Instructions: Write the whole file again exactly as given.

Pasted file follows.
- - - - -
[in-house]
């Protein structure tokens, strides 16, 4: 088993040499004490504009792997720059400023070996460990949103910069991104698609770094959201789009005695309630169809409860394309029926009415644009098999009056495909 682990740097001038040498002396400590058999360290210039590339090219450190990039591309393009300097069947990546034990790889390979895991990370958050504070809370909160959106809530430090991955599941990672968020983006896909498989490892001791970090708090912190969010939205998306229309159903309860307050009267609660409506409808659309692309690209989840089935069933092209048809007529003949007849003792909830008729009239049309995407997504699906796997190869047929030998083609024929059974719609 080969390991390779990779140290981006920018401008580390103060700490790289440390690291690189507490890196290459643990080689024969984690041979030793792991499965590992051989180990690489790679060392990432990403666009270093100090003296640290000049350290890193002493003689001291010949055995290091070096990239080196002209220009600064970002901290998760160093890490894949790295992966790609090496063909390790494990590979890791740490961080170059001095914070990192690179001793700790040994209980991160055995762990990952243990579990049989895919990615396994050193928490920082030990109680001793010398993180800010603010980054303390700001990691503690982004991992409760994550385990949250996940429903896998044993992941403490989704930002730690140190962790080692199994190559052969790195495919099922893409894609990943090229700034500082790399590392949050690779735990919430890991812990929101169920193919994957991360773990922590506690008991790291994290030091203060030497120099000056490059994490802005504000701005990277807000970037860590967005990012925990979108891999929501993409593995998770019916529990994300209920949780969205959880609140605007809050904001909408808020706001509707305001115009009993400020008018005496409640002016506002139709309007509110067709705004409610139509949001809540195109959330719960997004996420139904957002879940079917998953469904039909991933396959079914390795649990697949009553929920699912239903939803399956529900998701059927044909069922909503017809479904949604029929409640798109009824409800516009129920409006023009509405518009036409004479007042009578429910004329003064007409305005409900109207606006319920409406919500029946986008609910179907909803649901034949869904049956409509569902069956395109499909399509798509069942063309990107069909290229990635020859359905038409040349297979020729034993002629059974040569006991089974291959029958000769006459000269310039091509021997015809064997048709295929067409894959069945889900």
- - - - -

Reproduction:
[in-house]
């Protein structure tokens, strides 16, 4: 088993040499004490504009792997720059400023070996460990949103910069991104698609770094959201789009005695309630169809409860394309029926009415644009098999009056495909 682990740097001038040498002396400590058999360290210039590339090219450190990039591309393009300097069947990546034990790889390979895991990370958050504070809370909160959106809530430090991955599941990672968020983006896909498989490892001791970090708090912190969010939205998306229309159903309860307050009267609660409506409808659309692309690209989840089935069933092209048809007529003949007849003792909830008729009239049309995407997504699906796997190869047929030998083609024929059974719609 080969390991390779990779140290981006920018401008580390103060700490790289440390690291690189507490890196290459643990080689024969984690041979030793792991499965590992051989180990690489790679060392990432990403666009270093100090003296640290000049350290890193002493003689001291010949055995290091070096990239080196002209220009600064970002901290998760160093890490894949790295992966790609090496063909390790494990590979890791740490961080170059001095914070990192690179001793700790040994209980991160055995762990990952243990579990049989895919990615396994050193928490920082030990109680001793010398993180800010603010980054303390700001990691503690982004991992409760994550385990949250996940429903896998044993992941403490989704930002730690140190962790080692199994190559052969790195495919099922893409894609990943090229700034500082790399590392949050690779735990919430890991812990929101169920193919994957991360773990922590506690008991790291994290030091203060030497120099000056490059994490802005504000701005990277807000970037860590967005990012925990979108891999929501993409593995998770019916529990994300209920949780969205959880609140605007809050904001909408808020706001509707305001115009009993400020008018005496409640002016506002139709309007509110067709705004409610139509949001809540195109959330719960997004996420139904957002879940079917998953469904039909991933396959079914390795649990697949009553929920699912239903939803399956529900998701059927044909069922909503017809479904949604029929409640798109009824409800516009129920409006023009509405518009036409004479007042009578429910004329003064007409305005409900109207606006319920409406919500029946986008609910179907909803649901034949869904049956409509569902069956395109499909399509798509069942063309990107069909290229990635020859359905038409040349297979020729034993002629059974040569006991089974291959029958000769006459000269310039091509021997015809064997048709295929067409894959069945889900």